Somalia: Shoot On Sight, Shoot First, Shoot To Kill, Keep Shooting

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November 27,2008: There's a gold rush atmosphere on northern Somalia's "pirate coast." More gangs are being formed, and going hunting. The gangs have an informal organization, which largely consists of not getting into each others' way. The local government of Puntland (a tribal coalition that had brought peace to this corner of the country) has been bought off and intimidated into inaction. The local Islamic Courts gunmen are not numerous, but have declared the taking of ships owned by Moslems to be bad. Plundering infidel ships is another matter, which the Islamic radicals are rather more vague on.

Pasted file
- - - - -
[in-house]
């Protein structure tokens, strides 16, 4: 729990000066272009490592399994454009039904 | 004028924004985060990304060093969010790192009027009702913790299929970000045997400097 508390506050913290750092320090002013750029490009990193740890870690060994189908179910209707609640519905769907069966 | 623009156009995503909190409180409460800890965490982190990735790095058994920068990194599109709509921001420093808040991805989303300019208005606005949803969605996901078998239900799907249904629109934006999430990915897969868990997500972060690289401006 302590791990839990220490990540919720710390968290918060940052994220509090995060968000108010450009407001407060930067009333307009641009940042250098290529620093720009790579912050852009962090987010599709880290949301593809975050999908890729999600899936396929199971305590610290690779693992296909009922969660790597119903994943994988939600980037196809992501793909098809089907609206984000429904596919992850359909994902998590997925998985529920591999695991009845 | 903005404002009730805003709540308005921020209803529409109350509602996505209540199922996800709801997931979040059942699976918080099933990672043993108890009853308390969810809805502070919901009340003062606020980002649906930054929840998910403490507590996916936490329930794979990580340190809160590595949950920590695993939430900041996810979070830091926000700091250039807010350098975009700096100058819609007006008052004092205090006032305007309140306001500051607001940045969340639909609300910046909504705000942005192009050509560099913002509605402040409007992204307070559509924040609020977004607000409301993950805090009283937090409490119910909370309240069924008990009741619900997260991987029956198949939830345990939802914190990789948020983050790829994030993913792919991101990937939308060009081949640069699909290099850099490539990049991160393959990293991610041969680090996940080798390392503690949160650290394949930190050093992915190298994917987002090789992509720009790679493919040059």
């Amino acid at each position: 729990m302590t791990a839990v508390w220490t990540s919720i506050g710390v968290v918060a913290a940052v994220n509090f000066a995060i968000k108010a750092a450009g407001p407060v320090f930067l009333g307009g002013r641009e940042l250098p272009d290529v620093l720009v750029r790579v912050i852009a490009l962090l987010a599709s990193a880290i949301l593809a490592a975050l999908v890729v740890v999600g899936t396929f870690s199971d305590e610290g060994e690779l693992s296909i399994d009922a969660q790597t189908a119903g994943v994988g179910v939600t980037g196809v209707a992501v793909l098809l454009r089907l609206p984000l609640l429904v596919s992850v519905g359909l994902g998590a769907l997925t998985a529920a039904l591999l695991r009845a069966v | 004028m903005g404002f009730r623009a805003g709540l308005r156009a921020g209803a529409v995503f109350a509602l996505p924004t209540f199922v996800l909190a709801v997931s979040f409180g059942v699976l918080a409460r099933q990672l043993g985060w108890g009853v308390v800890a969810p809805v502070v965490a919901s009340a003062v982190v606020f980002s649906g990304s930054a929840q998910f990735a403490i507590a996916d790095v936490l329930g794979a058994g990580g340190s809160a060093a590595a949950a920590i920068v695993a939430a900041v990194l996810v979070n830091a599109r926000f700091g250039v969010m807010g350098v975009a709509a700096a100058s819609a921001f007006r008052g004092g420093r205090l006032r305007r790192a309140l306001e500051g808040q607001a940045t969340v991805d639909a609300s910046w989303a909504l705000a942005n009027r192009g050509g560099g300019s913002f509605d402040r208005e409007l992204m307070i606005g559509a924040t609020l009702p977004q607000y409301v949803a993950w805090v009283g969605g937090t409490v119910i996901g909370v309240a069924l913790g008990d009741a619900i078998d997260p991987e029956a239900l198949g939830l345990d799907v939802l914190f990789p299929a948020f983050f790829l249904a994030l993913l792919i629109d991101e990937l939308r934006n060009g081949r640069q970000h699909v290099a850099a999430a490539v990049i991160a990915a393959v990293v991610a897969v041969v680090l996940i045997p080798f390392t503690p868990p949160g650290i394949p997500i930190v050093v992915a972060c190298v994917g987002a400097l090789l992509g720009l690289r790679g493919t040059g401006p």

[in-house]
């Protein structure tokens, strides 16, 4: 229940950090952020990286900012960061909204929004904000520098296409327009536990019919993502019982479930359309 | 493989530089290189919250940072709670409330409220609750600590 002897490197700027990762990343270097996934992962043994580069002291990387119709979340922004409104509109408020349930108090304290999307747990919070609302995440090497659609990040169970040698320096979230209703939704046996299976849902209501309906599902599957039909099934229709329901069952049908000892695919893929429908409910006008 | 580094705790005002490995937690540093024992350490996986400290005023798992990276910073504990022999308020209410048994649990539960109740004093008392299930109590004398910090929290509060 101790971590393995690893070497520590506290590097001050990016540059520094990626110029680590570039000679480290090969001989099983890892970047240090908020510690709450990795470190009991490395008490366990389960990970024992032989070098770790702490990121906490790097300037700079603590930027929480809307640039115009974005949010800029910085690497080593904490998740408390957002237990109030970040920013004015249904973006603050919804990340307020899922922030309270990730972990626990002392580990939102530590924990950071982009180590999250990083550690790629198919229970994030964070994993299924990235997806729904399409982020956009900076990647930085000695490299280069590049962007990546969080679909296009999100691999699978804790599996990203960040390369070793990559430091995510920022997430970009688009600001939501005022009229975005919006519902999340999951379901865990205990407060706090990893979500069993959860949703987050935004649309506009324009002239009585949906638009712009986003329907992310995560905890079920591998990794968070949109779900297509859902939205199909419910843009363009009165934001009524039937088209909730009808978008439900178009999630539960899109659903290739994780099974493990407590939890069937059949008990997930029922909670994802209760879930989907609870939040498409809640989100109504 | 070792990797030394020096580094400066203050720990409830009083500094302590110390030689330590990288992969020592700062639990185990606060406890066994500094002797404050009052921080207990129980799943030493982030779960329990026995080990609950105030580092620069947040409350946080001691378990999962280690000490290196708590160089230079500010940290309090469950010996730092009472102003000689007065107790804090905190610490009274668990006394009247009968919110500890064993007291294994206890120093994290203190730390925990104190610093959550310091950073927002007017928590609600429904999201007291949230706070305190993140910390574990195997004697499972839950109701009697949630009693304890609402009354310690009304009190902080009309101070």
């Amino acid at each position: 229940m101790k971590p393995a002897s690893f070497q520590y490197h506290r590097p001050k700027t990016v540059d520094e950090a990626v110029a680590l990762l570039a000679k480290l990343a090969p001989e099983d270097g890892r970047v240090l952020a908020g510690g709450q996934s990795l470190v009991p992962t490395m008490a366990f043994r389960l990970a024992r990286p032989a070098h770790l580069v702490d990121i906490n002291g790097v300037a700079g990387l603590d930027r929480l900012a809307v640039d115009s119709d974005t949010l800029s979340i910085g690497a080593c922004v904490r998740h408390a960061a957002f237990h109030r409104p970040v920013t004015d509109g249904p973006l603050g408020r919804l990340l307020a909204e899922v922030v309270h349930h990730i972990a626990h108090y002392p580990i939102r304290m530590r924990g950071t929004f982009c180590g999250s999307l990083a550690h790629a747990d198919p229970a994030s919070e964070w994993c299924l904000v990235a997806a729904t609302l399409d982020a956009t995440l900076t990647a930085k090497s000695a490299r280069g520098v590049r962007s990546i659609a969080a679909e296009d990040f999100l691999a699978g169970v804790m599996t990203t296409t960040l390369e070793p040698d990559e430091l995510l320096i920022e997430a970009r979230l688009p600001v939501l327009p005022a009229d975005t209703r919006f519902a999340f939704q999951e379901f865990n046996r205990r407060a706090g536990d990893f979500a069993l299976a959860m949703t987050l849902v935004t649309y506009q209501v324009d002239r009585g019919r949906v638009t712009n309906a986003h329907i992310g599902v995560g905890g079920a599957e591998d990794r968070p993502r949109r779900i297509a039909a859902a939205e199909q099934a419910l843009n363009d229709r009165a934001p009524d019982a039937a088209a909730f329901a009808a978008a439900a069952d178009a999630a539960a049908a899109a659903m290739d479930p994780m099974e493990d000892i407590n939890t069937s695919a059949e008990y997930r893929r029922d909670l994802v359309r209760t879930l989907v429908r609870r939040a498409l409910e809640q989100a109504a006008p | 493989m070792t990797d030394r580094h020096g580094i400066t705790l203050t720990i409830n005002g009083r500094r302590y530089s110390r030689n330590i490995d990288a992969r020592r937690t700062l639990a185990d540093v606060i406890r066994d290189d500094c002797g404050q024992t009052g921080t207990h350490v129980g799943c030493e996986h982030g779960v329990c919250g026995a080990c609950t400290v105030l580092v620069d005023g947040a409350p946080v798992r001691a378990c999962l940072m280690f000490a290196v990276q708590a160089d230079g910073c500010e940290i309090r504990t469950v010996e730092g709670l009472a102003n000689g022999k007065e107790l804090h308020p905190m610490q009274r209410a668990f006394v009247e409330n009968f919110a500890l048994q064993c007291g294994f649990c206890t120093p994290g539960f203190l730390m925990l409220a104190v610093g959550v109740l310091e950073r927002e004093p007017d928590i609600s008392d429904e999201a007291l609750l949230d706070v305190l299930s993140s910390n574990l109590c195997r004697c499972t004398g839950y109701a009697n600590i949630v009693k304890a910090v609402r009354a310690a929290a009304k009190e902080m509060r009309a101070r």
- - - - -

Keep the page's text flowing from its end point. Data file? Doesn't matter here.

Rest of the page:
What it comes down to is that the piracy will continue and grow until the pirates no longer have bases. Nothing new about this. Similar piracy situations have arisen for thousands of years, and have been eliminated the same way; you go after the bases. But no one wants to step forward and do this. In the past this was less of a problem, because there was no mass media quick to find fault with any government action. But there's also the nature of the enemy. The Somalis have been a regional menace for centuries, raiding and threatening neighbors with all manner of mayhem. The Somalis are persistent and resourceful fighters. British 19th century colonial administrators learned that the best way to deal with Somali outlaws was to "shoot on sight, shoot first, shoot to kill, keep shooting."  Not unexpectedly, post-colonial Somalia proved unable to govern itself. The tribal rivalries kept the pot boiling, and even the rise of a "clean government" party (the Islamic Courts), based on installing a religious dictatorship, backfired. Too many Somalis were willing to fight the Islamic radicals, who were also handicapped by their support for al Qaeda and international Islamic terrorism.